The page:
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Catholic Thinking – Becoming an Easter People Together

WelCom June 2018:

In this month’s Catholic Thinking article, Fr Bernard Teo CSsR responds to David Seymour’s End of Life Choice Bill. Dr Bernard lectures in Christian Ethics at Good Shepherd Theological College, Auckland.


Becoming an Easter People Together

Dr Bernard Teo CSsR

A Catholic Response to David Seymour’s ‘End of Life Choice’

In December 2017, New Zealand tabled in Parliament David Seymour’s Bill entitled ‘End of Life Choice’, which seeks to legalise euthanasia and assisted suicide. It was voted through to the Justice Select Committee for further public consultation and submissions.

The Bill reflects a culture that places high premium on the exercise of personal autonomy. It is defended as a compassionate Bill as it enables competent terminal patients to end their lives by a deliberative choice, and not prolonging their suffering needlessly.

While autonomy is the major pillar of the Bill, the fact that the legislature, judiciary, doctors, patients, pharmacists, the coroners, and social workers among others, are involved before the patient’s wishes are carried out leaves without a shadow of a doubt that it is a communitarian activity.

“While autonomy is the major pillar of the Bill, the fact that the legislature, judiciary, doctors, patients, pharmacists, the coroners, and social workers among others, are involved before the patient’s wishes are carried out leaves without a shadow of a doubt that it is a communitarian activity.

Once such a practice is legitimised, communal attitudes and expectations on the meaning and experience of suffering and dying will inevitably be transformed. It will affect not just the terminal patients, but also their families, the medical and legal professions, and politicians who are responsible for allocating resources for societal interests and needs. What kind of persons, community, and society that we become will be shaped in part by our responses to the challenges of caring for those at the end stages of life. Confronting the difficult realities of human suffering and mortality is intrinsic to what it means to be human, and for a community to be fully human.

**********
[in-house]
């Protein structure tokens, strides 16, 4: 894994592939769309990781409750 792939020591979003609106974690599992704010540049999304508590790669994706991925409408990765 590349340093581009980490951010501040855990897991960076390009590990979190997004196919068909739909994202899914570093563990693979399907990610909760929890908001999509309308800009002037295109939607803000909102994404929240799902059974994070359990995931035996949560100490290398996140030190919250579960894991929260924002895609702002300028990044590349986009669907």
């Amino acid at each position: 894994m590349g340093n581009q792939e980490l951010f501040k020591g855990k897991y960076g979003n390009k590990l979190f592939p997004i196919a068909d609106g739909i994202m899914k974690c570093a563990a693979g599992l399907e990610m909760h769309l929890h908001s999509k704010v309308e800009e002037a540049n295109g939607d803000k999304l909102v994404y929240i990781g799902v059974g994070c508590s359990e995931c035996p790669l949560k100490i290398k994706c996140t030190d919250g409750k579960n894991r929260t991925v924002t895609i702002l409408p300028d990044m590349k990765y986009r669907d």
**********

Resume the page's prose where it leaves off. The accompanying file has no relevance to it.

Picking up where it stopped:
To raise serious and thoughtful questions about such legislations is for everyone who cares deeply about the kind of society that humanises and civilises us. It is about us, in our rich communal, cultural and religious diversities, becoming human together.

A Catholic Response: Suffering and Death as Gift and Blessing

I will offer some theological reflections for my Catholic community as a person of evolving faith. I have my own deep convictions about what it means to be, and to live, as a human through the experience and lens of the Crucified and Risen Jesus. I will suggest practical things we could do together in response to the difficult questions of suffering and dying. Hopefully, our responses would transform us into a people who are witnesses to the hope and new possibilities the Risen Jesus brings to us as a redeemed human community.

First, we need to face concretely the difficult human experience of suffering and death. All of us will inevitably experience our own mortality. As for suffering and pain, I will focus on those who experience them as terminal patients.

For light we turn to Jesus. How did he look at his own suffering and death? What did he teach his disciples? In the few short years Jesus was with them, their lives and identities were imbedded in him and his mission. As his life was coming to a close, one could feel the heaviness among the disciples as Jesus prepared them for his imminent suffering and violent death. In this solemn and charged atmosphere Jesus had a surprising upbeat message of hope and life for them: It is to your advantage that I go. If I do not go, the Spirit will not come. But if I do go, the Spirit will come and lead you to the truth. The Spirit will teach you all things.